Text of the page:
6 June - 22 June
First shown together at Médiathèque Le Teil in 2009, with the support of the Ardèche-Rhône Cultural Department, south-central France, these ‘memories of concrete and earth’ combines responses to the D-Day, 6th June, 75 years ago.
Mackertich’s Blockhaus is a long term project beginning in the early 1980s, to document the Atlantic Wall, using 5×4” plate film in a mid-20th century Speed Graphic camera, all processed and printed by the photographer.
‘Thousands still litter the coasts of Europe and its cities, with their concrete malevolence and like Crusader castles they will endure as salient talismans’ –
Jonathan Meades, writer and presenter of the BBC series Concrete Poetry, quoted from the foreword to Blockhaus.
Name, Rank & Serial Number is Hunter’s homage to the last journey of the great uncle he never knew, John Gaffney, killed in action in Normandy on 22nd June 1944, aged 19. His only possession to return home was a metal faced military watch.
‘They demonstrate the most moving aspect of that Normandy experience [-] that of
a rustic countryside, albeit sewn with deadly fortifications everywhere’ – David Holbrook, D-Day veteran and Emeritus Professor of English at Downing College, Cambridge, in the foreword Name, Rank & Serial Number.
Related publications are available at The Tommy Flowers throughout the exhibition.
Flowers himself played a key role in D-Day, with his codebreaking machine Colossus, delivering ultra-secret Lorenz messaging, or ‘Hitler’s email’ to the Allies in real time.
Peter Mackertich is advocates ‘silver as permanence’ eschewing digital imagery in favour of black and white negatives, hand printing in his darkroom. With a successful parallel career in advertising photography, his work was awarded a highly prestigious D&AD Yellow Pencil.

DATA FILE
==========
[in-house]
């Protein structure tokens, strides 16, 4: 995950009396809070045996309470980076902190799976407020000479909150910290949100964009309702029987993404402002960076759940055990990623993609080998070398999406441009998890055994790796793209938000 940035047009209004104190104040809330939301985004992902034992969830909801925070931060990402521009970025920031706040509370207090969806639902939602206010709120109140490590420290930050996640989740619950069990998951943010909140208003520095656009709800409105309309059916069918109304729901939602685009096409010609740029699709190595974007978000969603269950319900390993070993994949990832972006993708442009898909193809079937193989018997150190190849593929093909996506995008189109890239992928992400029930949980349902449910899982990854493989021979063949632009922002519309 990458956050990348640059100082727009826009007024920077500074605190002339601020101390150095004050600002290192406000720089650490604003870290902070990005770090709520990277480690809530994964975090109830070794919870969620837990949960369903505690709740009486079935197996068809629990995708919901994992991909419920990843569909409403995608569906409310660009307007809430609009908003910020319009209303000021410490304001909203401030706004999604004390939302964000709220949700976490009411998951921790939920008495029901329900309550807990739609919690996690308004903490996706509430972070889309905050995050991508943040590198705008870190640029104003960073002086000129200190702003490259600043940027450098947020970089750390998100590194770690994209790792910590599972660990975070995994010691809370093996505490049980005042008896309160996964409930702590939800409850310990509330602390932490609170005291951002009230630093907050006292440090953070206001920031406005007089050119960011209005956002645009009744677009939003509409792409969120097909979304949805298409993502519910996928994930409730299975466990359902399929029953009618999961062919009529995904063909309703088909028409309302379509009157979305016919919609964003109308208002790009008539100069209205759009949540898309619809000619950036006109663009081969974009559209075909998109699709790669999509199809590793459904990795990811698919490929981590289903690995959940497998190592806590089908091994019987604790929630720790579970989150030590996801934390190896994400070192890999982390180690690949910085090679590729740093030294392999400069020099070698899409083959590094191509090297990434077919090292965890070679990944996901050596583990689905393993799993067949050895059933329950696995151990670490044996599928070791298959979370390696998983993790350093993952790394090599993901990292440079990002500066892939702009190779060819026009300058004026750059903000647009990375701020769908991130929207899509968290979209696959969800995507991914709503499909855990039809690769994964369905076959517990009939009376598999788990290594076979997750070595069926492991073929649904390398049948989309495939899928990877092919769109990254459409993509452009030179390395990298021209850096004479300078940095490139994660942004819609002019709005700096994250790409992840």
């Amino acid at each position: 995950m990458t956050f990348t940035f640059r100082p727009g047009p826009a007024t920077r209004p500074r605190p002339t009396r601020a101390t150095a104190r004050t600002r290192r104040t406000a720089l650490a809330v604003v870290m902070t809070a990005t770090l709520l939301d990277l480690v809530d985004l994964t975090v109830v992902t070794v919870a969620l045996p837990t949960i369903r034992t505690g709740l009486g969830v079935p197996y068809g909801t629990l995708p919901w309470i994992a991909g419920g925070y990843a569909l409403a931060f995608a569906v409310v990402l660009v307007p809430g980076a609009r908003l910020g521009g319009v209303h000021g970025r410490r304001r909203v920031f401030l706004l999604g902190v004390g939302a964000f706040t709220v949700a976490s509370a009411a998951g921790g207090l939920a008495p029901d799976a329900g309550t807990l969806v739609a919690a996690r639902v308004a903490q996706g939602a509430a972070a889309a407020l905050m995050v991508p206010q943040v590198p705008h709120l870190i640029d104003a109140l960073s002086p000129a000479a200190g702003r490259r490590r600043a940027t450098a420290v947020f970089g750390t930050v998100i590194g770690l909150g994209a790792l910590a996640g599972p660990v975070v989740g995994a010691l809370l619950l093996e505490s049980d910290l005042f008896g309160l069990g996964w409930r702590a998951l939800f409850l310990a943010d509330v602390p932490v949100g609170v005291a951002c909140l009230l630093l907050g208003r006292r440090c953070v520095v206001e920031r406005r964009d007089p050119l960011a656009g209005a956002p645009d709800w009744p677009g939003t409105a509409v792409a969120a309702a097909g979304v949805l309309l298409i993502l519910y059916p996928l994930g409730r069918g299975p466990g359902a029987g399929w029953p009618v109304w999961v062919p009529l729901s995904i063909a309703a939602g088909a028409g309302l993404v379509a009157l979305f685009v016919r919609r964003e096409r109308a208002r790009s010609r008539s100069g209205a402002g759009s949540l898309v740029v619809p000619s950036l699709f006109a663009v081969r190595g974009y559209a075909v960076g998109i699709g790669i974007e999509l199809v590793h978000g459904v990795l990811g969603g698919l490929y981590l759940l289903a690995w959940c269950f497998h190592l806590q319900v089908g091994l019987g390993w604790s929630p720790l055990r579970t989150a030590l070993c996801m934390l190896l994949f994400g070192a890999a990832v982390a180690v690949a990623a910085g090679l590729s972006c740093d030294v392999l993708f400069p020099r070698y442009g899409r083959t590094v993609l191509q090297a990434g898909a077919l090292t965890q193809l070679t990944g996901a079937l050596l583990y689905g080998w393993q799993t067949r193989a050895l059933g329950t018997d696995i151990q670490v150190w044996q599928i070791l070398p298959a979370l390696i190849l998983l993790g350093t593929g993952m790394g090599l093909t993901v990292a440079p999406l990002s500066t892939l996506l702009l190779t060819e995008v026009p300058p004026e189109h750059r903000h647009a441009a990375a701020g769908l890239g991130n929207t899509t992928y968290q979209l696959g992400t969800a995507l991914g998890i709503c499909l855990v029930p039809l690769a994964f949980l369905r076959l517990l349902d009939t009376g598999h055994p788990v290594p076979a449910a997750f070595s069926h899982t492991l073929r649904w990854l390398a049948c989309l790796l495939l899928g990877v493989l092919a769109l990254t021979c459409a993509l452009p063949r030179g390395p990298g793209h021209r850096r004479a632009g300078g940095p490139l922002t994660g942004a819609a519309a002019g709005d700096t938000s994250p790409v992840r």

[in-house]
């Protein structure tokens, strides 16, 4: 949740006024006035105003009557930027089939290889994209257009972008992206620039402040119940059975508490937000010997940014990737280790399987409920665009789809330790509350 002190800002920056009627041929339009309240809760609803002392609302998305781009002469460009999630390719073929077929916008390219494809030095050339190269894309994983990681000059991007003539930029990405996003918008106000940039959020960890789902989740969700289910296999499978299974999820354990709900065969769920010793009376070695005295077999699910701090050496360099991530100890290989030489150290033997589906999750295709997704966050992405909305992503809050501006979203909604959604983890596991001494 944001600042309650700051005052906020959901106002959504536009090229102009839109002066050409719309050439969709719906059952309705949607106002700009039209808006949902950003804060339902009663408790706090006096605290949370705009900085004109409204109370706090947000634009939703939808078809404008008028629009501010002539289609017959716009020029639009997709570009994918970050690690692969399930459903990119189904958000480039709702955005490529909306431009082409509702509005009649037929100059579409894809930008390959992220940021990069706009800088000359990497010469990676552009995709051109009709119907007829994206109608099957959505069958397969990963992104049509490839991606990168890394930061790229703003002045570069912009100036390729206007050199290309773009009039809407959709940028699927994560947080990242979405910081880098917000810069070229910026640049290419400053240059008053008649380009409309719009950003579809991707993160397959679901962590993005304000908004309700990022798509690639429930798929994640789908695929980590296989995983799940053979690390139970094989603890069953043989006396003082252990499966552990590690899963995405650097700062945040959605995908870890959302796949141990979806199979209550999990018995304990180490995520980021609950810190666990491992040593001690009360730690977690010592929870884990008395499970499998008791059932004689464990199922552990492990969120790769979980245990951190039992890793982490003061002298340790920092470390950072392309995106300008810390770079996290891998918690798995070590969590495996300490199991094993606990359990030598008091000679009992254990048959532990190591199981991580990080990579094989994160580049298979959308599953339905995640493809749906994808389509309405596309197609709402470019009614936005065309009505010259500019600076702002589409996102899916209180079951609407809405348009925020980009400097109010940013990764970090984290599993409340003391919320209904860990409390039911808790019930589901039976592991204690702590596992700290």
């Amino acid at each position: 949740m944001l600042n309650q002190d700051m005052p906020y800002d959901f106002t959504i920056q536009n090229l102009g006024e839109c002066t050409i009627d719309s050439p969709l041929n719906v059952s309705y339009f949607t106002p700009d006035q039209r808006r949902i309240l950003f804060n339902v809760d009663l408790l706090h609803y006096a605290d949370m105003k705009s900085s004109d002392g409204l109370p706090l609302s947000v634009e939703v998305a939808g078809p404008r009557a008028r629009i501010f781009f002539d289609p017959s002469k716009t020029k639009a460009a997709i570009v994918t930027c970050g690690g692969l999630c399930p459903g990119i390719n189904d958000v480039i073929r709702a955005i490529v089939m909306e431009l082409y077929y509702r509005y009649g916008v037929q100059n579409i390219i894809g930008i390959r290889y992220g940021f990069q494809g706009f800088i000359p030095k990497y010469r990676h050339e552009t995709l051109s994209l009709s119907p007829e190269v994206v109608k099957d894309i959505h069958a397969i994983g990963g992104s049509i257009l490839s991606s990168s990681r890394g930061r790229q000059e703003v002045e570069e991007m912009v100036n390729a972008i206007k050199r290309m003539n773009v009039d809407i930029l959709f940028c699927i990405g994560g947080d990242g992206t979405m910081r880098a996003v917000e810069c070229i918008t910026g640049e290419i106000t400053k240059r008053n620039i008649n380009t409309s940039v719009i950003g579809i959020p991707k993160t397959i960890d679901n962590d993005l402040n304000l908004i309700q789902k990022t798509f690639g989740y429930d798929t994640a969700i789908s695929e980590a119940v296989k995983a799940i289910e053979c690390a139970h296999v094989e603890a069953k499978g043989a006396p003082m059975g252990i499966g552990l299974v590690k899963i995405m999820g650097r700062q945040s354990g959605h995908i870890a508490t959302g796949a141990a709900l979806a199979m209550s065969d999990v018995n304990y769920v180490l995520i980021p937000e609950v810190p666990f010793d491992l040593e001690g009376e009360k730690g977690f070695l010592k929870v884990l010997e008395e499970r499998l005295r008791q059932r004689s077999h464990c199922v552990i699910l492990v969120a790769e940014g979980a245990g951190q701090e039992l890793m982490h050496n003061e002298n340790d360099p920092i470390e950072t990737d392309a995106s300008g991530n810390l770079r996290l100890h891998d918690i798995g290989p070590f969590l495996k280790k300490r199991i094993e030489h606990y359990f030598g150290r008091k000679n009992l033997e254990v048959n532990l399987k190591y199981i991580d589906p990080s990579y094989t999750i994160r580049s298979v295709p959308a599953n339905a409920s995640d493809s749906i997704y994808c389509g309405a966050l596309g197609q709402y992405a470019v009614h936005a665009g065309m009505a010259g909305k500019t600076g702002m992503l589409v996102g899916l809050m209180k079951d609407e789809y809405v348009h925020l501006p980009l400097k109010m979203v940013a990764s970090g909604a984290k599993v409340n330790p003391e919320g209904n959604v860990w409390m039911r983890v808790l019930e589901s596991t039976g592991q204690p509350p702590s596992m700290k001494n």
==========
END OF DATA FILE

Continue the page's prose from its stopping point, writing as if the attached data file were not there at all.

Garry Hunter has worked professionally in the photographic industry since 1980, from exhibition printer to assistant, before establishing a reputation for creating abstract, experimental imagery in the 1990s, winning many awards while resident in London and New York City.
Exhibition open Mon-Wed 10am-2pm and Thurs-Sat 4pm-11pm.
Fitzrovia Noir CIC
The Tommy Flowers
50 Aberfeldy Street
Exhibition launch, all welcome
Opening reception with artists in attendance
On the 75th anniversary of D-Day, The Tommy Flowers presents a selection of film-based photographic works responding to the Normandy Landings.
Publications featuring the works will be available:
Blockhaus by Peter Mackertich, published with the Imperial War Museum London;
Name, Rank and Serial Number by Garry Hunter, published with Tabla Rasa Gallery, New York City and Responses to Conflict & Loss, published with University of Hertfordshire Press, in association with UH Galleries/Matthew Shaul.
The Tommy Flowers is in walking distance of a range of DLR stations: East India, All Saints and Langdon Park, plus Canning Town on the DLR/Jubilee Line, which connects with the 309 bus route, a ten minute journey.
Because of massive development in the immediate area, the walking route from East India is currently indirect, so we recommend the 309 bus that also runs from Bethnal Green. There is also a TFL cycle hire rack opposite and free parking after 5:30pm weekdays and free all weekend.
Hear more about the local area here: